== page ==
Eddie Redmayne visited Highbury School last Friday.

ACTOR Eddie Redmayne dropped into Highbury Grove School last Friday to help students make a stand against motor neurone disease.

The award-winning actor is to play physicist Stephen Hawking, who suffers from the disease, in Theory of Everything, a forthcoming biopic.

He said: “After the first months whilst prepping to play Stephen Hawking I got to meet some extraordinary and inspiring people who suffer from motor neurone disease and it’s become a cause very close to my heart.

So it was lovely to talk to these young and excited students about a cause that I think is very important, because they are going to go out and raise money in this area and they seem invigorated by this.”

The event put together by Paul Gilbert, assistant headteacher of the school in Highbury.

It involved Year 7 pupils examining case studies to increase awareness and encourage fundraising for the Motor Neurone Disease Association as well as for an international charity, the Addis Ababa Food Run in Ethiopia.

He has a string of Hollywood blockbusters to his name — but Eddie Redmayne still calls his school drama teacher for acting tips.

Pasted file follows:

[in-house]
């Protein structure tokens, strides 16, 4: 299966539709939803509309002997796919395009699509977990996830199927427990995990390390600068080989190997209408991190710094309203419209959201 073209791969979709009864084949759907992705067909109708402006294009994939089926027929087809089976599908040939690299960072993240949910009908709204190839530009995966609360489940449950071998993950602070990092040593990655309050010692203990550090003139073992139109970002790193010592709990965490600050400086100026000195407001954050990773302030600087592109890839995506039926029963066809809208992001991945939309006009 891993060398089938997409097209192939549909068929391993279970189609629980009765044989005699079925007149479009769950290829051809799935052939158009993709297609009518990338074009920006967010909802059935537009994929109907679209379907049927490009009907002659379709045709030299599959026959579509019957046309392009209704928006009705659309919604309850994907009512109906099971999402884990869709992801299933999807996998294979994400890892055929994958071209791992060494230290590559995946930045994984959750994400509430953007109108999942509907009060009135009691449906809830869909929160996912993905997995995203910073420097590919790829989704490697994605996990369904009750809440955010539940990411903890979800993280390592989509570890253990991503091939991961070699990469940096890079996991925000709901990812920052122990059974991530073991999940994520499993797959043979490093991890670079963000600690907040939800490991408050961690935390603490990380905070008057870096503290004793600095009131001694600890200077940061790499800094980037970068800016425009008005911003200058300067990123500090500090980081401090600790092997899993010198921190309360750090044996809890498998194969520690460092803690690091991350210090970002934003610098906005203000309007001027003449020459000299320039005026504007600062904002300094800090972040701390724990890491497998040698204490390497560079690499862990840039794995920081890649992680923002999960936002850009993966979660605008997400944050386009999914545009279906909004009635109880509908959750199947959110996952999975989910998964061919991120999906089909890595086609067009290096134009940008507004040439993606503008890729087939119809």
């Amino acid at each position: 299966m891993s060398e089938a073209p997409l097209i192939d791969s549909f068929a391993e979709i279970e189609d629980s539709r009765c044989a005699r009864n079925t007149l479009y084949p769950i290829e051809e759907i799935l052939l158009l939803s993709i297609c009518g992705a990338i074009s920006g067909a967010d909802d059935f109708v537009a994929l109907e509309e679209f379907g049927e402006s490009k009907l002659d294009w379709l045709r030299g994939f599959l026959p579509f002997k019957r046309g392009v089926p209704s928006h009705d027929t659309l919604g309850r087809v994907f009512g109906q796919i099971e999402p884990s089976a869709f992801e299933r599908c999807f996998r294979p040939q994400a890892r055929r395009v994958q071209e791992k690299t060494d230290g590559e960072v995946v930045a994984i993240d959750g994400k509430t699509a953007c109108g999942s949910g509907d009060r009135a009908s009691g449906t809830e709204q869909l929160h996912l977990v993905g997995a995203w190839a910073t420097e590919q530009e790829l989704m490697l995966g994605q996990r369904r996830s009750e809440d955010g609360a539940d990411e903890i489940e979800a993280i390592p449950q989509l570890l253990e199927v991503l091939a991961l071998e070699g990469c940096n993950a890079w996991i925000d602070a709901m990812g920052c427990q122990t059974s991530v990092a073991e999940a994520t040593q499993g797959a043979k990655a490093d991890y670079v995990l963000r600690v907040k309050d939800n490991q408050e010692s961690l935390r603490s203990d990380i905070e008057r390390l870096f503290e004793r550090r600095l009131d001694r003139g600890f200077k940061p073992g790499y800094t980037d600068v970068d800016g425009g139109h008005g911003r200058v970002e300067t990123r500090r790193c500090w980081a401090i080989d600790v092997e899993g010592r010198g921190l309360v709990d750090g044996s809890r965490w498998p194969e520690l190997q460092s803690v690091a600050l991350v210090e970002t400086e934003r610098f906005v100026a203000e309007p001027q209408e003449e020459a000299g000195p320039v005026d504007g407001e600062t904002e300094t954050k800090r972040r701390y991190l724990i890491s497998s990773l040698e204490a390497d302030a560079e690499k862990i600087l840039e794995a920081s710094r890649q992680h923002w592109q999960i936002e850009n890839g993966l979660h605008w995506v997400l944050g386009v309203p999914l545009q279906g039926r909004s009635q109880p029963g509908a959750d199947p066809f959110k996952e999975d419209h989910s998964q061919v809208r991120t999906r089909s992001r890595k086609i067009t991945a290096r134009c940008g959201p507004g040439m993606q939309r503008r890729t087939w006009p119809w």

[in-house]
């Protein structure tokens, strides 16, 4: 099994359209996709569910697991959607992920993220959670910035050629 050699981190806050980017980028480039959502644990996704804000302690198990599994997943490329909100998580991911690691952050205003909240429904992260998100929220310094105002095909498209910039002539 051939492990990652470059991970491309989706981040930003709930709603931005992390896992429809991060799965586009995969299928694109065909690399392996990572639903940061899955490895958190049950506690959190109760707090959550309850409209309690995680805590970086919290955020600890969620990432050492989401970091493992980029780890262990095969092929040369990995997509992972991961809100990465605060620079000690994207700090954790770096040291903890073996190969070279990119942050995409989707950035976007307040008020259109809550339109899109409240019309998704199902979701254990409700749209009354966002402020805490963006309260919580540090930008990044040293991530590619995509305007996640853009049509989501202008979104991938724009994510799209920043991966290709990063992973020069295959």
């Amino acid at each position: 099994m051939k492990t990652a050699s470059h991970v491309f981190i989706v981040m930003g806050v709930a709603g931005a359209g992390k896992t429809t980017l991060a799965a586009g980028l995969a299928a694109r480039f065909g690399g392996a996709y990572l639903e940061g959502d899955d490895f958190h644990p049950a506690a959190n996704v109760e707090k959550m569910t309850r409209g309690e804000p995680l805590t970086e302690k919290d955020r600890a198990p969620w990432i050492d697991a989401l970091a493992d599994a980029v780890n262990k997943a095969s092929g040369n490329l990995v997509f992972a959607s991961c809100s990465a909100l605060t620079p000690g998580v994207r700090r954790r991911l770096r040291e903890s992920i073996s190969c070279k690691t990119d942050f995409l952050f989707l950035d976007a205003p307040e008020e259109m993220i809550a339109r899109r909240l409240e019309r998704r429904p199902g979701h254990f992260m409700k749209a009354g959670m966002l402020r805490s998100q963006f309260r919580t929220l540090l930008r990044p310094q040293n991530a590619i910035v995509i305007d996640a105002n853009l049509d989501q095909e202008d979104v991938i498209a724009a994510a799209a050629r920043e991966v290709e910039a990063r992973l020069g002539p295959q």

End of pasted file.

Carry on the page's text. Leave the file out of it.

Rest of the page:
The 32-year-old Les Misérables star attended the first night of his Eton teacher Simon Dormandy’s production Eldorado at the Arcola Theatre, in Dalston.

He is one of a number of pupils Dormandy helped on their way to fame in his 15 years as head of drama, including Thor star Tom Hiddleston and The Iron Lady actor Harry Lloyd.

Redmayne said he owed his career “entirely” to his teacher. He told the Standard: “Occasionally I’ll call up Simon and say, ‘Can I just come and run through some stuff with you?’ He is still the person whose advice I seek “I had one teacher who was so inspiring he gave me a career. He was always brilliant when we were at school and it’s amazing to see him working professionally.”

Dormandy said he realised Redmayne’s talent the first time he auditioned while at school.

He said: “The first time I met Eddie he was in the very first production I did, my own adaptation of A Passage to India, and he played the leading female part and I knew as soon as I met him that he was exceptionally gifted.”

Playing women was routine in an all-boys’ school — and it served Redmayne well as his first professional job was as Viola in Shakespeare’s Twelfth Night, alongside Mark Rylance.

Redmayne said: “I’m sure the only reason I got that job was because I played girls’ parts in school plays.” His next big role is playing the villain alongside Mila Kunis and Channing Tatum in Jupiter Ascending, the latest offering from the Wachowskis.

Ahead of the film’s release later this year, Redmayne said: “I’ve never experienced a job quite like it where you have to try to tap into their imagination and theirs is extraordinarily insane.”